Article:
of public services among Britain's polit- 
ical parties. Throughout the conference 
this week. Liberal Democratic officials 
have repeatedly attacked the govern- 
ment, accusing Labour of breaking its 
campaign promises to spend significant- 
ly more money on education and the 
National Health Service. 

"I've got news for *N’ew Labour.' ” 
Mr. Ashdown said. "We will continue 
to do it day after day after day." It was 
the biggest applause' line of his speech. 

The trashing of the Labour govern- 
ment from the Liberal Democrats’ po- 
dium this week drew a rebuke from Peter 
Mandeison. minister without portfolio 
in the Blair government and one of the 
prime minister's chief strategists. Mr. 
Ashdown and his party. Mr. Mandeison 
said, are playing “a dangerous game” 
that quickly could devolve into "op- 
positionitis" and wreck the relationship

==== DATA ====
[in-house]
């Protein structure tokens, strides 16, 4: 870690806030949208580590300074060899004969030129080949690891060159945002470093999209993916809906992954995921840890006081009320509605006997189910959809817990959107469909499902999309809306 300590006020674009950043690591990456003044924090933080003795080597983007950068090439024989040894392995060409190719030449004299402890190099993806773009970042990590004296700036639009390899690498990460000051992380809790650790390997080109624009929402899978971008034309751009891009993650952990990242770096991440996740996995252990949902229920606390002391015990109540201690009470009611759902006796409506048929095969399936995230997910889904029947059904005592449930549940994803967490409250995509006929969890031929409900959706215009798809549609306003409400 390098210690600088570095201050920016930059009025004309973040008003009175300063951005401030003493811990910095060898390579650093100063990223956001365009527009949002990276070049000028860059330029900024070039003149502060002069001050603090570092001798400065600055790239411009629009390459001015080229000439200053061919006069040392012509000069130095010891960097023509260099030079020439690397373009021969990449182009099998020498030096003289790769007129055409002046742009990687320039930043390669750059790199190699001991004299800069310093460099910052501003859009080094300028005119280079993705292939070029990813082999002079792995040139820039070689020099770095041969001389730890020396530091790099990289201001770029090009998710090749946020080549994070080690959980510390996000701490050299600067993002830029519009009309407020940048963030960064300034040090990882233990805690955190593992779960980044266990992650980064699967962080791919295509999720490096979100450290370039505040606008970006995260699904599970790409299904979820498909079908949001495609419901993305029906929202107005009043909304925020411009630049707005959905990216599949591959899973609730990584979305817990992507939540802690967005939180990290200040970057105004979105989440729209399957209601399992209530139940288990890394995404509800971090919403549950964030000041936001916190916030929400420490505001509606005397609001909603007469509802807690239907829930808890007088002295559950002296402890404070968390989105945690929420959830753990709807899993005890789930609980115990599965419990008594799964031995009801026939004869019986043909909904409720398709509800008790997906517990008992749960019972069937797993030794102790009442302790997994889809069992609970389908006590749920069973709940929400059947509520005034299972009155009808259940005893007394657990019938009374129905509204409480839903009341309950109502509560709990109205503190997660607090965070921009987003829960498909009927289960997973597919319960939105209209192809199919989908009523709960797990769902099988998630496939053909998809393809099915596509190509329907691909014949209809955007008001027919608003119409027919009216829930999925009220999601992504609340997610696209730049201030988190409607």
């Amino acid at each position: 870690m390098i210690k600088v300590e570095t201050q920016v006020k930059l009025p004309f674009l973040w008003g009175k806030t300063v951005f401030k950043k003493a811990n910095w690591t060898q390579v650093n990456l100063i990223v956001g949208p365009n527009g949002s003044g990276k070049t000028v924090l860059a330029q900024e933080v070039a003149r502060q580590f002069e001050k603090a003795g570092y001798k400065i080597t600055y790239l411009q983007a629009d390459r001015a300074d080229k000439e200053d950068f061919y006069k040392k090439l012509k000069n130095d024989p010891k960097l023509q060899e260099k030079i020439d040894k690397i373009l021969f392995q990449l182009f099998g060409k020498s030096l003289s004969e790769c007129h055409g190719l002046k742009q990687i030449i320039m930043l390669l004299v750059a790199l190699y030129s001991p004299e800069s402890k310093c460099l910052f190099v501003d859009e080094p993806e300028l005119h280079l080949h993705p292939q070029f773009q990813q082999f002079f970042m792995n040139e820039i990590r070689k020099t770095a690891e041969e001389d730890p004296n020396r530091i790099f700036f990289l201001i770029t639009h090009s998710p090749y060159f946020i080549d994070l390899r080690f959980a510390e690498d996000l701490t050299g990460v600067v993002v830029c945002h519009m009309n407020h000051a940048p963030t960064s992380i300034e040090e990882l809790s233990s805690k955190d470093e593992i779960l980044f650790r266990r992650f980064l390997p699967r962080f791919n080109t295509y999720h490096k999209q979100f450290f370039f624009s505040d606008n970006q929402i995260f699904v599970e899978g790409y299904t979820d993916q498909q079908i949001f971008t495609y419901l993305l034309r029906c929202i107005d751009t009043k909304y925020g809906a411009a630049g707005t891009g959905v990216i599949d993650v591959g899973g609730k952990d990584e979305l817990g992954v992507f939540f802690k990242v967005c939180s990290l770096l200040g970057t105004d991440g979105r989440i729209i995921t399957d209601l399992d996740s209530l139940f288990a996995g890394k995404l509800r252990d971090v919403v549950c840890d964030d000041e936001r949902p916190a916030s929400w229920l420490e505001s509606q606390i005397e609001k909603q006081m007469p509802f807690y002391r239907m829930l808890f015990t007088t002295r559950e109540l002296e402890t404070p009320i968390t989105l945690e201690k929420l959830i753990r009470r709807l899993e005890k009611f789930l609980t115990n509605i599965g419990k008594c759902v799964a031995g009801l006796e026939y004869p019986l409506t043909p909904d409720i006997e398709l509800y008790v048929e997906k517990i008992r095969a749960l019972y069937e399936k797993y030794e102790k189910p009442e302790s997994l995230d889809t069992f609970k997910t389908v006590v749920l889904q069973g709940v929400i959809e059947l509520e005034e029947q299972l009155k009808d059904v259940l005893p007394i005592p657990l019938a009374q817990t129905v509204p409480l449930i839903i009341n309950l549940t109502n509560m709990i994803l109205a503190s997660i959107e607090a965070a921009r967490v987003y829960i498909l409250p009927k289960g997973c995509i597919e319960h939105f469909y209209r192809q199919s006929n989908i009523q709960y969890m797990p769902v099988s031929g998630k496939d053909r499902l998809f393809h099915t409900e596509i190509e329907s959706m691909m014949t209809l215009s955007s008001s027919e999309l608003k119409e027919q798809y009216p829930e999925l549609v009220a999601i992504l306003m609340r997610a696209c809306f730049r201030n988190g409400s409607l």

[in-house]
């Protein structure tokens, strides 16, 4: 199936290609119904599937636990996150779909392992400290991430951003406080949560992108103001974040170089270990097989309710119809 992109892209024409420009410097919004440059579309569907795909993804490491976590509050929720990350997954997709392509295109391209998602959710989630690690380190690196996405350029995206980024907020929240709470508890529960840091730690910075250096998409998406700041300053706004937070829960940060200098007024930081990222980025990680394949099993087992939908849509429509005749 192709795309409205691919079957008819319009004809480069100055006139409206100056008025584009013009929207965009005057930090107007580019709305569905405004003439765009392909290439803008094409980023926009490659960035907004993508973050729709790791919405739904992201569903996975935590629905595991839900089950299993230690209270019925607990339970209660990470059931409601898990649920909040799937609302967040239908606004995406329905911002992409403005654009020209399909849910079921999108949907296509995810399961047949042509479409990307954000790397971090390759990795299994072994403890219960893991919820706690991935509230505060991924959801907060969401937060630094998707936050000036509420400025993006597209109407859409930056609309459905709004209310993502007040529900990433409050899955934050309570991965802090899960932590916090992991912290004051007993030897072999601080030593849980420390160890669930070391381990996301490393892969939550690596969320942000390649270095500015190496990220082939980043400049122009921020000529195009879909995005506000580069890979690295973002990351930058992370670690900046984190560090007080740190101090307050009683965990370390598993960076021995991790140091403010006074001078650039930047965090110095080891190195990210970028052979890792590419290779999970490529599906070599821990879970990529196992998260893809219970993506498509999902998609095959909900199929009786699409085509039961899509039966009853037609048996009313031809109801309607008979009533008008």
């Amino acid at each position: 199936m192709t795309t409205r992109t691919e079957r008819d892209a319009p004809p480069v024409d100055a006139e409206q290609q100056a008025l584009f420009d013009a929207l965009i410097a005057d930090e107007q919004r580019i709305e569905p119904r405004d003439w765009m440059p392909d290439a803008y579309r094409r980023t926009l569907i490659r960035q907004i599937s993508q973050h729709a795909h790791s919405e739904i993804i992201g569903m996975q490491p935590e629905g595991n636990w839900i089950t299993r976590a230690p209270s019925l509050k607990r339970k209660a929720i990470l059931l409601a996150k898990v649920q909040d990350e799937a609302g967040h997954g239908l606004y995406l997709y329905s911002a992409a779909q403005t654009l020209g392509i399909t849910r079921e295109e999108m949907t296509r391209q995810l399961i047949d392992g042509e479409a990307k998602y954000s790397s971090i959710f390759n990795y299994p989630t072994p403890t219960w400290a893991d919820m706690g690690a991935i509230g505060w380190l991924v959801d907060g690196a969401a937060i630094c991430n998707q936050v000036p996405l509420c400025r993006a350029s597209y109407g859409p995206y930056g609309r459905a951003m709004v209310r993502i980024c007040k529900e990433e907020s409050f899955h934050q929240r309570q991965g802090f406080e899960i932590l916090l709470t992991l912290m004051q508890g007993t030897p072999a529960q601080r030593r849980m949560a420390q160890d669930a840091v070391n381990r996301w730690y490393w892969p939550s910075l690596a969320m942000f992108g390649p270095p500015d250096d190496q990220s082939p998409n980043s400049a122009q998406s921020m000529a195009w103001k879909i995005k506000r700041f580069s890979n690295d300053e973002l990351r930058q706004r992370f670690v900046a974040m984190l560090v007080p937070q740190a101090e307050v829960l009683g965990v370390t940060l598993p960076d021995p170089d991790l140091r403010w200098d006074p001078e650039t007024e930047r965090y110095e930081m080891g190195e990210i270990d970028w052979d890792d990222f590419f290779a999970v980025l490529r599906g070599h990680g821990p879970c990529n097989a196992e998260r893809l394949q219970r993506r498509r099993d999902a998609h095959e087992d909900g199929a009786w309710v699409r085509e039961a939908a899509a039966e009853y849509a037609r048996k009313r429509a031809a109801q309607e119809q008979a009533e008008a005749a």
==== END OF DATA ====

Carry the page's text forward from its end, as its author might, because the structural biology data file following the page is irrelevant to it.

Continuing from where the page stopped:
forged between the two parties. 

But some in the party say the greater 
danger may lie in the opposite direction: 
If Liberal Democrat cooperation with 
Labour persuades voters there is no real 
difference between the two parties, they 
may decide simply to vote Labour. 


London Expects Accord 
On Ulster by Next May 

« Full-Scale Negotiations to Start Monday 


Reuters 

BELFAST — The British prime min- 
ister, Tony Blair, said Thursday that he 
was determined to achieve an agreement 
on Northern Ireland's future by next 
May, now that the long-time foes have 
agreed to full-scale talks starting Mon- 
day. 

Hopes for a settlement were given a 
dramatic boost late Wednesday when 
the bitter rivals ended 16 months of 
squabbling that had been hampering a 
move toward full negotiations. 

The British and Irish governments 
bailed the breakthrough, achieved in 
seven hours of tense talks, as an un- 
precedented opportunity to seek peace 
after decades of guerrilla warfare in the 
British-niled province. 

Prime Minister Blair said. "I am de- 
lighted at the agreement in Belfast to 
launch formally the substantive nego-